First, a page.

Sexual Harassment Mistakes Employers Make
Sexual harassment claims can quickly become a nightmare for employers, but so many aspects of the nightmare are caused in part by the employer’s own actions. The employer has opportunities to mitigate the damage in two key areas – the sexual harassment policy itself before the alleged harassment incident and the investigation that takes place afterword. This post will look at mistakes made in these two particular areas that can hurt employers and lead to potentially costly damages.
Mistakes in Sexual Harassment Policies
Sexual harassment policies themselves can create multiple headaches in enforcement. A sexual harassment policy that requires an accuser to report solely up through the chain of command, for instance, is highly problematic. While this reporting system works in theory, it doesn’t account for conflicts that occur when the alleged harasser is in the chain of command itself. A well-crafted sexual harassment policy should create an alternate reporting channel, providing opportunities for an employee to make a report in a system free from bias. This reporting shouldn’t rely solely on written statements from the accused or witnesses, either, as an accuser may be too intimidated to
Sexual harassment plans that don’t ban intimate relationships between those in direct reporting relationship run the risk that these relationships turn sour and create harassment issues in the workplace. At the very least, create a policy whereby supervisors and subordinates must report a relationship to management at higher levels as soon as practicable. This makes management at least aware of the relationship and can help the employer discern favoritism or harassment.
In addition to crafting sexual harassment policies, employers must train their employees on them. The best sexual harassment policy ever written is only as good as the understanding of the employees governed by it. The policy should be clear and easy to understand, and employees should be thoroughly instructed in impermissible conduct and how to report it. Supervisors should be trained on a regular basis, and they should be required to report sexually harassing conduct or claims to HR as soon as they are aware of them to allow the investigation process to begin immediately.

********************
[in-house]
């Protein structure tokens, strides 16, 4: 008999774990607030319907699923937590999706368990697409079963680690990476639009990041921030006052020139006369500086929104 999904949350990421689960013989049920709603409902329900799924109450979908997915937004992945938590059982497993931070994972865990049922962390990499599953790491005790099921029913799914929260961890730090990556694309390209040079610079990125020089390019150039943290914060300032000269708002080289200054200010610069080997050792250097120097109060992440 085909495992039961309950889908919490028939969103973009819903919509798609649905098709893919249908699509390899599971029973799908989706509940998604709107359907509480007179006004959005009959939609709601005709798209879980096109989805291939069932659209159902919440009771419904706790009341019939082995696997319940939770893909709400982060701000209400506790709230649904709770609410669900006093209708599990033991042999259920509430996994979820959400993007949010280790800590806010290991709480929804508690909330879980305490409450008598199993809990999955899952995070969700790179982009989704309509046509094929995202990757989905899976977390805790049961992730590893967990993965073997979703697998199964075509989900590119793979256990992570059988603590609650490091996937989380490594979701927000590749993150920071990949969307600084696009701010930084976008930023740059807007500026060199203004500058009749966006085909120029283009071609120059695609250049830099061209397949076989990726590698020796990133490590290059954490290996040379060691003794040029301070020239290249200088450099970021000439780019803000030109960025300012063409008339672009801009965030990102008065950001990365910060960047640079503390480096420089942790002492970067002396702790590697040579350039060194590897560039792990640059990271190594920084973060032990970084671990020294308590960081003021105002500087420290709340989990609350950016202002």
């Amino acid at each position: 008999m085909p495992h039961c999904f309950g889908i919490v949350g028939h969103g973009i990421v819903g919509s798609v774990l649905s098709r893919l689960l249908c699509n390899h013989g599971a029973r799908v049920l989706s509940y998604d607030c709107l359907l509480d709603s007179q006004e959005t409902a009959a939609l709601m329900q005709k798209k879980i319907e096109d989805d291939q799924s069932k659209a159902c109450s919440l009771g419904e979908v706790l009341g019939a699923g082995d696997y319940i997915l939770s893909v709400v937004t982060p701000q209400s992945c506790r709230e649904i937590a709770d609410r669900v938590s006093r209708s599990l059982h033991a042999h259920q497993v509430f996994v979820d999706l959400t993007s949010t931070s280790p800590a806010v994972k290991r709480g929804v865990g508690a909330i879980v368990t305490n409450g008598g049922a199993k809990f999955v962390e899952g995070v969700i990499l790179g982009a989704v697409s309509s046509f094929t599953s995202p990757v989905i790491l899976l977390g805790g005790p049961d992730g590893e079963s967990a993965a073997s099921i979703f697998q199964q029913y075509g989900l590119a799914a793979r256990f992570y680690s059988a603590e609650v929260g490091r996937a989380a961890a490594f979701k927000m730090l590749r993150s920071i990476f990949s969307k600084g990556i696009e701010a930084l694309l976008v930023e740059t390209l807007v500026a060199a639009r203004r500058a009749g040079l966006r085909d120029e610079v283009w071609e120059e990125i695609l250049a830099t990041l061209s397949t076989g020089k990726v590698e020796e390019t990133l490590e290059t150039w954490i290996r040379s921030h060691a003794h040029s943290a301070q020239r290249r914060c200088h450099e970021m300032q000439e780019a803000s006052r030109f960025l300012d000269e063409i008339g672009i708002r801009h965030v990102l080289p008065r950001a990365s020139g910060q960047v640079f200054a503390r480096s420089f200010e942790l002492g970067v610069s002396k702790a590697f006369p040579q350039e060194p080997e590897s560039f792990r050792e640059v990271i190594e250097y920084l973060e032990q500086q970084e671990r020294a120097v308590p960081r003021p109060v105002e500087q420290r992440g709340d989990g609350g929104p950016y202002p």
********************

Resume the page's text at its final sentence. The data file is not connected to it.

Mistakes in Sexual Harassment Investigations
The first way in which employers fail in sexual harassment claims is to not take a claim seriously or investigate it thoroughly. Every single claim that comes to the attention of the employer should be treated with the gravity and attention of all other claims. The identity and character of the claimant and the accused are irrelevant; it does not matter if the accuser is known for making wild accusations about others or if the accused is known for being an upstanding, friendly person. Conduct an investigation in a good faith without any subjectivity. Not only should an ubiased investigation take place for every claim, but the investigation should begin immediately. The investigation should also be thorough, reviewing all records, evaluating all evidence and interviewing all witnesses with relevant information. All aspects of the investigation should also be kept confidential as well.
Employers also fail to take the time to make the accused aware that retaliation against an accuser is unacceptable in any way. Retaliation by an employer is a violation of every anti-discrimination law at the federal level, accounting for 42.8% of all EEOC charges in FY 2014. Employers should also take the time to assure the accuser that the claim is taken seriously. The accuser and the accused should be promptly separated and remain so for at least the duration of the investigation (as long as the accuser is not given an effective demotion that might appear to be retaliatory).
Finally, the employer should follow up with the accuser, especially if the accused remains employed with the employer. The employer should monitor the relationship between accuser and accused closely, with assurances to the accuser that the conduct will not be permitted (especially if the investigation was ultimately inconclusive or resulted in only minor penalties for the accused).
 Equal Employment Opportunity Commission, Charge Statistics FY 1997 through FY 2014 http://eeoc.gov/eeoc/statistics/enforcement/charges.cfm (Last accessed March 27, 2015)